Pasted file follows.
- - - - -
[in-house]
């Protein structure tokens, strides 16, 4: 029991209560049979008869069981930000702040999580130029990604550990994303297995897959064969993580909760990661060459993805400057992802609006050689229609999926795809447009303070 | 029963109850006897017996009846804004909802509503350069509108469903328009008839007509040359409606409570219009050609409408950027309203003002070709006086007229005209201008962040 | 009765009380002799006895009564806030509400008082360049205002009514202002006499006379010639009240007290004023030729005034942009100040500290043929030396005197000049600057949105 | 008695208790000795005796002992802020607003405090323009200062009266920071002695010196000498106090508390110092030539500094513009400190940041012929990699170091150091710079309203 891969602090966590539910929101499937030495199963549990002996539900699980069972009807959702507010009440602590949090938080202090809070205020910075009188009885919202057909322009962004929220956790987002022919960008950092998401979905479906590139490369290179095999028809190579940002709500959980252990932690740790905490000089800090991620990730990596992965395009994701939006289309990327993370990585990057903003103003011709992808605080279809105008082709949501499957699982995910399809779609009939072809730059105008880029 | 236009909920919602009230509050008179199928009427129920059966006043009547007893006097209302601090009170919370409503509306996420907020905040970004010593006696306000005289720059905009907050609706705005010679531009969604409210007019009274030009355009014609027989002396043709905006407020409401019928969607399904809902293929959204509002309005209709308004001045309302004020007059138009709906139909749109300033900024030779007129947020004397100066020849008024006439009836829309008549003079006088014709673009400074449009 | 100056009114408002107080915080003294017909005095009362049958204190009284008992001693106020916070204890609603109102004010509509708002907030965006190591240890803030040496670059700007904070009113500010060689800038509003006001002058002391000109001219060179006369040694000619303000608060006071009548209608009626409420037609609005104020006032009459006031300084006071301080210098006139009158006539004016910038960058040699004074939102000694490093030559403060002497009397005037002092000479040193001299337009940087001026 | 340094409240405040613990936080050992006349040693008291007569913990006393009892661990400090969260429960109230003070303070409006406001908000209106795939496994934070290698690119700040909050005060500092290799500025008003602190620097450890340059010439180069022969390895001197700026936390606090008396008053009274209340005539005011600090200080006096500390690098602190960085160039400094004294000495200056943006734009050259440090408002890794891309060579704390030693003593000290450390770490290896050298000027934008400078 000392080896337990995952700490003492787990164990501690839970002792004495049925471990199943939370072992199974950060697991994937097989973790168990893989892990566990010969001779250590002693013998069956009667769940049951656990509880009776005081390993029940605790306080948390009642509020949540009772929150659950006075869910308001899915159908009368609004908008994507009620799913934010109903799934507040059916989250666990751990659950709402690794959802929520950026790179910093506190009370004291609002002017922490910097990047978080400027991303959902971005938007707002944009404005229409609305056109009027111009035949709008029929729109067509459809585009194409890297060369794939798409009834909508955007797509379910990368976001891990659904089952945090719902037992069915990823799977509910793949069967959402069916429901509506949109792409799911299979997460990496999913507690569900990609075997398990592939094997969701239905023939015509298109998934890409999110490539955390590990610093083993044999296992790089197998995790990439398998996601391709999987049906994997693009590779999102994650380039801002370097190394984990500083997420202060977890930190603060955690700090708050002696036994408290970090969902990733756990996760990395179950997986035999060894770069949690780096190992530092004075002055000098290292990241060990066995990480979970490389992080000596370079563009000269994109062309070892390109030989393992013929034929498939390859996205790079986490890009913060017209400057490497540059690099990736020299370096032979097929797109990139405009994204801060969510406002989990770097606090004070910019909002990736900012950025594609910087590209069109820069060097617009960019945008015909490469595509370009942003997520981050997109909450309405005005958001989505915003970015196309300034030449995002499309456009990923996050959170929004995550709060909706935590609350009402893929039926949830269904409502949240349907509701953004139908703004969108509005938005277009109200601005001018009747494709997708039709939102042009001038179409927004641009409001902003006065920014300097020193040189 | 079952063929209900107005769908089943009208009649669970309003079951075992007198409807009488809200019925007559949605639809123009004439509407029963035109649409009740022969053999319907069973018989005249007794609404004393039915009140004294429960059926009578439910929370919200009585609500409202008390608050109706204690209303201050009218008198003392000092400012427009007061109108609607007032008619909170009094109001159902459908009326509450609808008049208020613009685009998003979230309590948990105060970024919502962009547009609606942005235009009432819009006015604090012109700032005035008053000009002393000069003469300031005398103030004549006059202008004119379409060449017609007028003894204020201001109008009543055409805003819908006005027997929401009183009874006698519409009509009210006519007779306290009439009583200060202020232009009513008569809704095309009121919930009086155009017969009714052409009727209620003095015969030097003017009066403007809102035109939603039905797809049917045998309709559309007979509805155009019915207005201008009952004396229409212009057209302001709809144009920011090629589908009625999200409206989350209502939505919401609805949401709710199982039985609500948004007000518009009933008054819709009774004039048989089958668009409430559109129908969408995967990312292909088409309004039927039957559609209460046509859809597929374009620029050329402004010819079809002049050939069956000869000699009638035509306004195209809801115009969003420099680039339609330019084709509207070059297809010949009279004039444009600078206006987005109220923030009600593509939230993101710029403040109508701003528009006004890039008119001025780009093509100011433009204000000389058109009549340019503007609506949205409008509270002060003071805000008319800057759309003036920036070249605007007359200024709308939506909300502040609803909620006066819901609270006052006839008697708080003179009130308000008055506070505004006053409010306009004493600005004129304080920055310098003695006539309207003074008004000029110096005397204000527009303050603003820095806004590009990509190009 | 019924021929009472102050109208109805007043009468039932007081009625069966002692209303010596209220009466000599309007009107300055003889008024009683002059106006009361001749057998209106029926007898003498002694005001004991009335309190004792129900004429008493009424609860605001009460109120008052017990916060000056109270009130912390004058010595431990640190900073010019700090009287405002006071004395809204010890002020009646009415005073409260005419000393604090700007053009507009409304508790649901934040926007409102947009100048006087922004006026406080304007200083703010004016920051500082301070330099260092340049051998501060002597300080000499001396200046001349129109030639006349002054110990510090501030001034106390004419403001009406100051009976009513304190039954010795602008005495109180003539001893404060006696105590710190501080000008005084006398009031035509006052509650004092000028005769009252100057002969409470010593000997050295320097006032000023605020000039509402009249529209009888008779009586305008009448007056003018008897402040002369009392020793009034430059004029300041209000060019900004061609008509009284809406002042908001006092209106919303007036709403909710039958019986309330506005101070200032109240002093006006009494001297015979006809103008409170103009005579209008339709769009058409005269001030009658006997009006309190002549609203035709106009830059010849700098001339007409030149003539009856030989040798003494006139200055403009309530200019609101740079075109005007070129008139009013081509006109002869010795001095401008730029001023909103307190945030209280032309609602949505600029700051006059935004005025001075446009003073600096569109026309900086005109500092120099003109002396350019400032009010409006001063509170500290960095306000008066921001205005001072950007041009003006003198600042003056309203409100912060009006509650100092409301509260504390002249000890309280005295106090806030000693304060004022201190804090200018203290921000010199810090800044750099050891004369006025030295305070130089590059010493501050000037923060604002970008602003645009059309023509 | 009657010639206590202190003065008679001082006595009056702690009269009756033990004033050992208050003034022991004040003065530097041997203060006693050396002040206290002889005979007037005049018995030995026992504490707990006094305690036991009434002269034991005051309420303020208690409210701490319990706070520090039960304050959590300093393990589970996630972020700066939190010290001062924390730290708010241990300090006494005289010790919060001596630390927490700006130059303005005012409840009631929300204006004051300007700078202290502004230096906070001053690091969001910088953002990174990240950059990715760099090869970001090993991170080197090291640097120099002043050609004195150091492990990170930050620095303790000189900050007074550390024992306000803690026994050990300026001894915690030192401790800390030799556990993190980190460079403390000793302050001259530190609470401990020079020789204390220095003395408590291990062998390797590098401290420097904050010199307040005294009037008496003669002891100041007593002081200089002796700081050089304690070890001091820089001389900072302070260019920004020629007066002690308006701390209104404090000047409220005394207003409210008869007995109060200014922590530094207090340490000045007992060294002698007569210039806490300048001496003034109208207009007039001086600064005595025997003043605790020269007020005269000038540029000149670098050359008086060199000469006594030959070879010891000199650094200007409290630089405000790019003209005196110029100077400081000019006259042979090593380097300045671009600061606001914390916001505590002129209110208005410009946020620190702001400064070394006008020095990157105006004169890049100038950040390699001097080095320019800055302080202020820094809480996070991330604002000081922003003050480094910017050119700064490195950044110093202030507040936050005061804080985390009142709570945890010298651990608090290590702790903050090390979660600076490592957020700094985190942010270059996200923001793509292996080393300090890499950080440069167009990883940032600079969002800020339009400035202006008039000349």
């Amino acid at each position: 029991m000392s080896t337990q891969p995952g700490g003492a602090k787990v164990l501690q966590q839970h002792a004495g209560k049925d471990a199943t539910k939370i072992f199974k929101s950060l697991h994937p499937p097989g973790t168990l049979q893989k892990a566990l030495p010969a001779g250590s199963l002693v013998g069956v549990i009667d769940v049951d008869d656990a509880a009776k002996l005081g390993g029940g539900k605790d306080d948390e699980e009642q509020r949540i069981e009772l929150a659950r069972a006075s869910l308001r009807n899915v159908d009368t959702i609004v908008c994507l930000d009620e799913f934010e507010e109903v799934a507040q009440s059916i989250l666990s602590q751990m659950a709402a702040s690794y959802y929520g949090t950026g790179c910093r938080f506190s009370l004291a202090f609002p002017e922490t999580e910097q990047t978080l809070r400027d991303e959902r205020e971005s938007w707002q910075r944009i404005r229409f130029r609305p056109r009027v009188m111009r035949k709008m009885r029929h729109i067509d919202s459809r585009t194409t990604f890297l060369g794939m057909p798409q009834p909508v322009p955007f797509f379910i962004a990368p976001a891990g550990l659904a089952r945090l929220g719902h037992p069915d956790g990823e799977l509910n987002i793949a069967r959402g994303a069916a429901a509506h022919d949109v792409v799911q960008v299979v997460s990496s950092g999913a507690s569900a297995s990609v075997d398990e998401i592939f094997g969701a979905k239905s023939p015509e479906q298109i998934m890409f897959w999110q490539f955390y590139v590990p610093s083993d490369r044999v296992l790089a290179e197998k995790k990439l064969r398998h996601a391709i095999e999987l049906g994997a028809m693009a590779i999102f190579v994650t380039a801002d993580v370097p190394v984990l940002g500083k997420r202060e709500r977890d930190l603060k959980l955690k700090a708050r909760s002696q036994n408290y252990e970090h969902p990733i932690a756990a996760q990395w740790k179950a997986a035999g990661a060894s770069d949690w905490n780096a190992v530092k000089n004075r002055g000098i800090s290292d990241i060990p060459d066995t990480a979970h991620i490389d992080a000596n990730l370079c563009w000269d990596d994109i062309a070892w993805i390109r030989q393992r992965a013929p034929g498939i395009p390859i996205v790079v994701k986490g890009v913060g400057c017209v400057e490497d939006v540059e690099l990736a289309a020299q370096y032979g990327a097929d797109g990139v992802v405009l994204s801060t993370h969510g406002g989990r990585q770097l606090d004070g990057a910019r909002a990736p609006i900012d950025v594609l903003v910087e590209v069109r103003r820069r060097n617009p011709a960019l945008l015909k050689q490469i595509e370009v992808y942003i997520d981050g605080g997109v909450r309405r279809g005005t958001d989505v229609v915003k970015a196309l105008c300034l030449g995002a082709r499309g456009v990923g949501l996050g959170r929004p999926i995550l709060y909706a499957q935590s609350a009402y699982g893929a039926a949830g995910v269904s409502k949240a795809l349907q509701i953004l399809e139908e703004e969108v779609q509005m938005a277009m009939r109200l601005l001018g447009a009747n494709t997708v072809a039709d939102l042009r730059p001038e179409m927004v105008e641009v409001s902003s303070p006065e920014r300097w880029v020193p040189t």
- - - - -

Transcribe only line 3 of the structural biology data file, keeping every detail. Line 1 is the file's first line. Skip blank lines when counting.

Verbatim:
């Amino acid at each position: 029991m000392s080896t337990q891969p995952g700490g003492a602090k787990v164990l501690q966590q839970h002792a004495g209560k049925d471990a199943t539910k939370i072992f199974k929101s950060l697991h994937p499937p097989g973790t168990l049979q893989k892990a566990l030495p010969a001779g250590s199963l002693v013998g069956v549990i009667d769940v049951d008869d656990a509880a009776k002996l005081g390993g029940g539900k605790d306080d948390e699980e009642q509020r949540i069981e009772l929150a659950r069972a006075s869910l308001r009807n899915v159908d009368t959702i609004v908008c994507l930000d009620e799913f934010e507010e109903v799934a507040q009440s059916i989250l666990s602590q751990m659950a709402a702040s690794y959802y929520g949090t950026g790179c910093r938080f506190s009370l004291a202090f609002p002017e922490t999580e910097q990047t978080l809070r400027d991303e959902r205020e971005s938007w707002q910075r944009i404005r229409f130029r609305p056109r009027v009188m111009r035949k709008m009885r029929h729109i067509d919202s459809r585009t194409t990604f890297l060369g794939m057909p798409q009834p909508v322009p955007f797509f379910i962004a990368p976001a891990g550990l659904a089952r945090l929220g719902h037992p069915d956790g990823e799977l509910n987002i793949a069967r959402g994303a069916a429901a509506h022919d949109v792409v799911q960008v299979v997460s990496s950092g999913a507690s569900a297995s990609v075997d398990e998401i592939f094997g969701a979905k239905s023939p015509e479906q298109i998934m890409f897959w999110q490539f955390y590139v590990p610093s083993d490369r044999v296992l790089a290179e197998k995790k990439l064969r398998h996601a391709i095999e999987l049906g994997a028809m693009a590779i999102f190579v994650t380039a801002d993580v370097p190394v984990l940002g500083k997420r202060e709500r977890d930190l603060k959980l955690k700090a708050r909760s002696q036994n408290y252990e970090h969902p990733i932690a756990a996760q990395w740790k179950a997986a035999g990661a060894s770069d949690w905490n780096a190992v530092k000089n004075r002055g000098i800090s290292d990241i060990p060459d066995t990480a979970h991620i490389d992080a000596n990730l370079c563009w000269d990596d994109i062309a070892w993805i390109r030989q393992r992965a013929p034929g498939i395009p390859i996205v790079v994701k986490g890009v913060g400057c017209v400057e490497d939006v540059e690099l990736a289309a020299q370096y032979g990327a097929d797109g990139v992802v405009l994204s801060t993370h969510g406002g989990r990585q770097l606090d004070g990057a910019r909002a990736p609006i900012d950025v594609l903003v910087e590209v069109r103003r820069r060097n617009p011709a960019l945008l015909k050689q490469i595509e370009v992808y942003i997520d981050g605080g997109v909450r309405r279809g005005t958001d989505v229609v915003k970015a196309l105008c300034l030449g995002a082709r499309g456009v990923g949501l996050g959170r929004p999926i995550l709060y909706a499957q935590s609350a009402y699982g893929a039926a949830g995910v269904s409502k949240a795809l349907q509701i953004l399809e139908e703004e969108v779609q509005m938005a277009m009939r109200l601005l001018g447009a009747n494709t997708v072809a039709d939102l042009r730059p001038e179409m927004v105008e641009v409001s902003s303070p006065e920014r300097w880029v020193p040189t």